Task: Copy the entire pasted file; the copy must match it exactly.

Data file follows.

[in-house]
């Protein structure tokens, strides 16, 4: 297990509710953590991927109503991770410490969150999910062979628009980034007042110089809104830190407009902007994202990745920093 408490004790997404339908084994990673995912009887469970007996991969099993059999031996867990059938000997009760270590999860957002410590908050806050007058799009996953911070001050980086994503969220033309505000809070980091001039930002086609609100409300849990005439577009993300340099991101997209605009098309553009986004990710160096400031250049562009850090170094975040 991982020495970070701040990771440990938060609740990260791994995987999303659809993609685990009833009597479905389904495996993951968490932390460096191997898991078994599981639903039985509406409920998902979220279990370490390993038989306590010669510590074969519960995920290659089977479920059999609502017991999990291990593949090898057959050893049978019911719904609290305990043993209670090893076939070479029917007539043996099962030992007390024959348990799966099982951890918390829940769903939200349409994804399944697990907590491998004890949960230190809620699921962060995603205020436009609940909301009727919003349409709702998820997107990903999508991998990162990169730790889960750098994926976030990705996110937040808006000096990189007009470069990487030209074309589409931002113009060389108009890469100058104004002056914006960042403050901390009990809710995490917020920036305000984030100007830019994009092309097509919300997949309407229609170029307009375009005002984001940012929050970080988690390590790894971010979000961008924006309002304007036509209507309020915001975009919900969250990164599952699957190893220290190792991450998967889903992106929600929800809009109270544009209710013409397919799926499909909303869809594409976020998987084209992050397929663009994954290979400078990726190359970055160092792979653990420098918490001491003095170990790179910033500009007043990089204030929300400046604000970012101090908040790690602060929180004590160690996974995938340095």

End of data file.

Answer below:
[in-house]
């Protein structure tokens, strides 16, 4: 297990509710953590991927109503991770410490969150999910062979628009980034007042110089809104830190407009902007994202990745920093 408490004790997404339908084994990673995912009887469970007996991969099993059999031996867990059938000997009760270590999860957002410590908050806050007058799009996953911070001050980086994503969220033309505000809070980091001039930002086609609100409300849990005439577009993300340099991101997209605009098309553009986004990710160096400031250049562009850090170094975040 991982020495970070701040990771440990938060609740990260791994995987999303659809993609685990009833009597479905389904495996993951968490932390460096191997898991078994599981639903039985509406409920998902979220279990370490390993038989306590010669510590074969519960995920290659089977479920059999609502017991999990291990593949090898057959050893049978019911719904609290305990043993209670090893076939070479029917007539043996099962030992007390024959348990799966099982951890918390829940769903939200349409994804399944697990907590491998004890949960230190809620699921962060995603205020436009609940909301009727919003349409709702998820997107990903999508991998990162990169730790889960750098994926976030990705996110937040808006000096990189007009470069990487030209074309589409931002113009060389108009890469100058104004002056914006960042403050901390009990809710995490917020920036305000984030100007830019994009092309097509919300997949309407229609170029307009375009005002984001940012929050970080988690390590790894971010979000961008924006309002304007036509209507309020915001975009919900969250990164599952699957190893220290190792991450998967889903992106929600929800809009109270544009209710013409397919799926499909909303869809594409976020998987084209992050397929663009994954290979400078990726190359970055160092792979653990420098918490001491003095170990790179910033500009007043990089204030929300400046604000970012101090908040790690602060929180004590160690996974995938340095």